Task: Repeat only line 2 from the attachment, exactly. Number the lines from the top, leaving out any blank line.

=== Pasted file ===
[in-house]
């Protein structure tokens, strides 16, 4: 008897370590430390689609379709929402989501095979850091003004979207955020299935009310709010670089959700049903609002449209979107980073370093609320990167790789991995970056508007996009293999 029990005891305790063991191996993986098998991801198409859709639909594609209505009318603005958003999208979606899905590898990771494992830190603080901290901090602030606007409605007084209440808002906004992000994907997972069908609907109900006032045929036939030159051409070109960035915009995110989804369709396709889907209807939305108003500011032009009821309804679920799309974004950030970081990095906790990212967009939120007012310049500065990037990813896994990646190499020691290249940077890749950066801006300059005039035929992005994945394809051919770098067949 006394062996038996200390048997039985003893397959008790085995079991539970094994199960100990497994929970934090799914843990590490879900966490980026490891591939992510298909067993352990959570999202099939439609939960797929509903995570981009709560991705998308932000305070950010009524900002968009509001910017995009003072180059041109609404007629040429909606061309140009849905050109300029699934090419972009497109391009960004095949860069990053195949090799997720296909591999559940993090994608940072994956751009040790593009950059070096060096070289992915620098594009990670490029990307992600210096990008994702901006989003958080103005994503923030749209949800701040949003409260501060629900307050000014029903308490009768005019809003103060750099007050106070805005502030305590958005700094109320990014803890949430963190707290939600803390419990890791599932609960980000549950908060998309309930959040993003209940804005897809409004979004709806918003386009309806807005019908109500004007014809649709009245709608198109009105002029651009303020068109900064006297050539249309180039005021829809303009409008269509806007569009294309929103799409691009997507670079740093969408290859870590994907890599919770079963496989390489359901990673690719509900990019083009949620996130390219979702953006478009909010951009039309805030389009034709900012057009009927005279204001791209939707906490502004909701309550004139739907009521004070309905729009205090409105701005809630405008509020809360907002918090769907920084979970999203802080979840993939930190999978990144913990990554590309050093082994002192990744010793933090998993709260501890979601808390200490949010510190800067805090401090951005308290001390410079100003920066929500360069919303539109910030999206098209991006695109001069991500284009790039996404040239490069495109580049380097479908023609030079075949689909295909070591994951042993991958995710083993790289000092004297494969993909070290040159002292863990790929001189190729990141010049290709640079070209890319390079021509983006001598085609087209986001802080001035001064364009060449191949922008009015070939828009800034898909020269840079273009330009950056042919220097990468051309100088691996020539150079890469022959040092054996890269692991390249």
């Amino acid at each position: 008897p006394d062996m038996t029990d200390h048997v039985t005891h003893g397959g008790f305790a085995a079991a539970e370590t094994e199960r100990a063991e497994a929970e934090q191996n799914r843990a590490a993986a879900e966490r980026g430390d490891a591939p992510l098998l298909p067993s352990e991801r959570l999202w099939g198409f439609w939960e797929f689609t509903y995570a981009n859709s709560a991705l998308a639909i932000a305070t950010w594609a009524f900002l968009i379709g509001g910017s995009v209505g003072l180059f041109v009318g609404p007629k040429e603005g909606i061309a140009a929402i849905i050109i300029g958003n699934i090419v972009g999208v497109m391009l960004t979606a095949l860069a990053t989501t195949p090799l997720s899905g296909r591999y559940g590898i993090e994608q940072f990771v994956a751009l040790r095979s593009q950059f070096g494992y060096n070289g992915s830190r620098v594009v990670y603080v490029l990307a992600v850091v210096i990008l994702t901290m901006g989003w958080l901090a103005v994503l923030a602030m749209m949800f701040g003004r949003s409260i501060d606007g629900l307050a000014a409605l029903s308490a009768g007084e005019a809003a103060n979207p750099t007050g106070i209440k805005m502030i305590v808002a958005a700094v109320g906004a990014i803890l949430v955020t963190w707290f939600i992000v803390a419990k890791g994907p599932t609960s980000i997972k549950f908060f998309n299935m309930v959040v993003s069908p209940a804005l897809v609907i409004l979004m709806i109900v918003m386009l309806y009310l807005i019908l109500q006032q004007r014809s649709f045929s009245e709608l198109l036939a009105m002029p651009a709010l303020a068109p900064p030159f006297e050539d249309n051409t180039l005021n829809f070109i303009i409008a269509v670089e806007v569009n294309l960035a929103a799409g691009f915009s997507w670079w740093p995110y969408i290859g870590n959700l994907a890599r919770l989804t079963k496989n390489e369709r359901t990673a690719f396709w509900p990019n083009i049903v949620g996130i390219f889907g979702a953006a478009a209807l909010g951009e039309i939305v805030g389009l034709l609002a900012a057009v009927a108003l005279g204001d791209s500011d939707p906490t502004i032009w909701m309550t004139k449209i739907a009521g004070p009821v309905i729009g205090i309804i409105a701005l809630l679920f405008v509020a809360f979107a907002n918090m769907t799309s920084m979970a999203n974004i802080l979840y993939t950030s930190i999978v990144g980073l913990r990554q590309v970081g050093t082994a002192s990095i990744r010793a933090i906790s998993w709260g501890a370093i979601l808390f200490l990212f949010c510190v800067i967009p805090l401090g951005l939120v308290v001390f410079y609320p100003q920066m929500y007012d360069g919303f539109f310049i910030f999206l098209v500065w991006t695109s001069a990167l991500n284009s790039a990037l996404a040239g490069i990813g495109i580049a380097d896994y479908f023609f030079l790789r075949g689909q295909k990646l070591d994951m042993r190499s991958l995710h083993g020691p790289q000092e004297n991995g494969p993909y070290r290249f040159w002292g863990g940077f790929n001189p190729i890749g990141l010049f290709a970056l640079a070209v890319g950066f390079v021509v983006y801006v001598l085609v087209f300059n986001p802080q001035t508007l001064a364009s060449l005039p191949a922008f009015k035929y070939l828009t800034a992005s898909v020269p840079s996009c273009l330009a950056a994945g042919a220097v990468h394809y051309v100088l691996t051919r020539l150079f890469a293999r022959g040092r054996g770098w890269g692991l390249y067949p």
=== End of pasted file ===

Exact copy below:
């Protein structure tokens, strides 16, 4: 008897370590430390689609379709929402989501095979850091003004979207955020299935009310709010670089959700049903609002449209979107980073370093609320990167790789991995970056508007996009293999 029990005891305790063991191996993986098998991801198409859709639909594609209505009318603005958003999208979606899905590898990771494992830190603080901290901090602030606007409605007084209440808002906004992000994907997972069908609907109900006032045929036939030159051409070109960035915009995110989804369709396709889907209807939305108003500011032009009821309804679920799309974004950030970081990095906790990212967009939120007012310049500065990037990813896994990646190499020691290249940077890749950066801006300059005039035929992005994945394809051919770098067949 006394062996038996200390048997039985003893397959008790085995079991539970094994199960100990497994929970934090799914843990590490879900966490980026490891591939992510298909067993352990959570999202099939439609939960797929509903995570981009709560991705998308932000305070950010009524900002968009509001910017995009003072180059041109609404007629040429909606061309140009849905050109300029699934090419972009497109391009960004095949860069990053195949090799997720296909591999559940993090994608940072994956751009040790593009950059070096060096070289992915620098594009990670490029990307992600210096990008994702901006989003958080103005994503923030749209949800701040949003409260501060629900307050000014029903308490009768005019809003103060750099007050106070805005502030305590958005700094109320990014803890949430963190707290939600803390419990890791599932609960980000549950908060998309309930959040993003209940804005897809409004979004709806918003386009309806807005019908109500004007014809649709009245709608198109009105002029651009303020068109900064006297050539249309180039005021829809303009409008269509806007569009294309929103799409691009997507670079740093969408290859870590994907890599919770079963496989390489359901990673690719509900990019083009949620996130390219979702953006478009909010951009039309805030389009034709900012057009009927005279204001791209939707906490502004909701309550004139739907009521004070309905729009205090409105701005809630405008509020809360907002918090769907920084979970999203802080979840993939930190999978990144913990990554590309050093082994002192990744010793933090998993709260501890979601808390200490949010510190800067805090401090951005308290001390410079100003920066929500360069919303539109910030999206098209991006695109001069991500284009790039996404040239490069495109580049380097479908023609030079075949689909295909070591994951042993991958995710083993790289000092004297494969993909070290040159002292863990790929001189190729990141010049290709640079070209890319390079021509983006001598085609087209986001802080001035001064364009060449191949922008009015070939828009800034898909020269840079273009330009950056042919220097990468051309100088691996020539150079890469022959040092054996890269692991390249």